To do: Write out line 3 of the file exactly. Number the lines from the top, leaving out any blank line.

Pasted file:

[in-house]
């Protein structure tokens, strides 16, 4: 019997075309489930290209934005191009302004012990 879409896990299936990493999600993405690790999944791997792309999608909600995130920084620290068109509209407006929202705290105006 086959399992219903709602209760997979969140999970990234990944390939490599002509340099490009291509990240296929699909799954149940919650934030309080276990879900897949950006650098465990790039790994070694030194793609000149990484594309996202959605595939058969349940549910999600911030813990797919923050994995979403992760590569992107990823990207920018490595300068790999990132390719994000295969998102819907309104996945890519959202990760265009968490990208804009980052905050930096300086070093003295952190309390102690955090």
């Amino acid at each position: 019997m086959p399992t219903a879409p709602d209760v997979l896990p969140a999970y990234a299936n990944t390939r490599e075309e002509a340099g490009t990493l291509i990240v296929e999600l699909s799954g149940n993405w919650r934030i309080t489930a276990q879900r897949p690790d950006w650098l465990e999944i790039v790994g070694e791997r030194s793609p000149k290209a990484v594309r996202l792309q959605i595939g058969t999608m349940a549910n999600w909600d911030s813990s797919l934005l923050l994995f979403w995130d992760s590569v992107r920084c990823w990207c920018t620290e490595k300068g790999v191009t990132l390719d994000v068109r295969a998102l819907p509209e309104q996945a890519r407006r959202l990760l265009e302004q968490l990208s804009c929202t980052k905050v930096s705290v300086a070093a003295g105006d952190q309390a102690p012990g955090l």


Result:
């Amino acid at each position: 019997m086959p399992t219903a879409p709602d209760v997979l896990p969140a999970y990234a299936n990944t390939r490599e075309e002509a340099g490009t990493l291509i990240v296929e999600l699909s799954g149940n993405w919650r934030i309080t489930a276990q879900r897949p690790d950006w650098l465990e999944i790039v790994g070694e791997r030194s793609p000149k290209a990484v594309r996202l792309q959605i595939g058969t999608m349940a549910n999600w909600d911030s813990s797919l934005l923050l994995f979403w995130d992760s590569v992107r920084c990823w990207c920018t620290e490595k300068g790999v191009t990132l390719d994000v068109r295969a998102l819907p509209e309104q996945a890519r407006r959202l990760l265009e302004q968490l990208s804009c929202t980052k905050v930096s705290v300086a070093a003295g105006d952190q309390a102690p012990g955090l």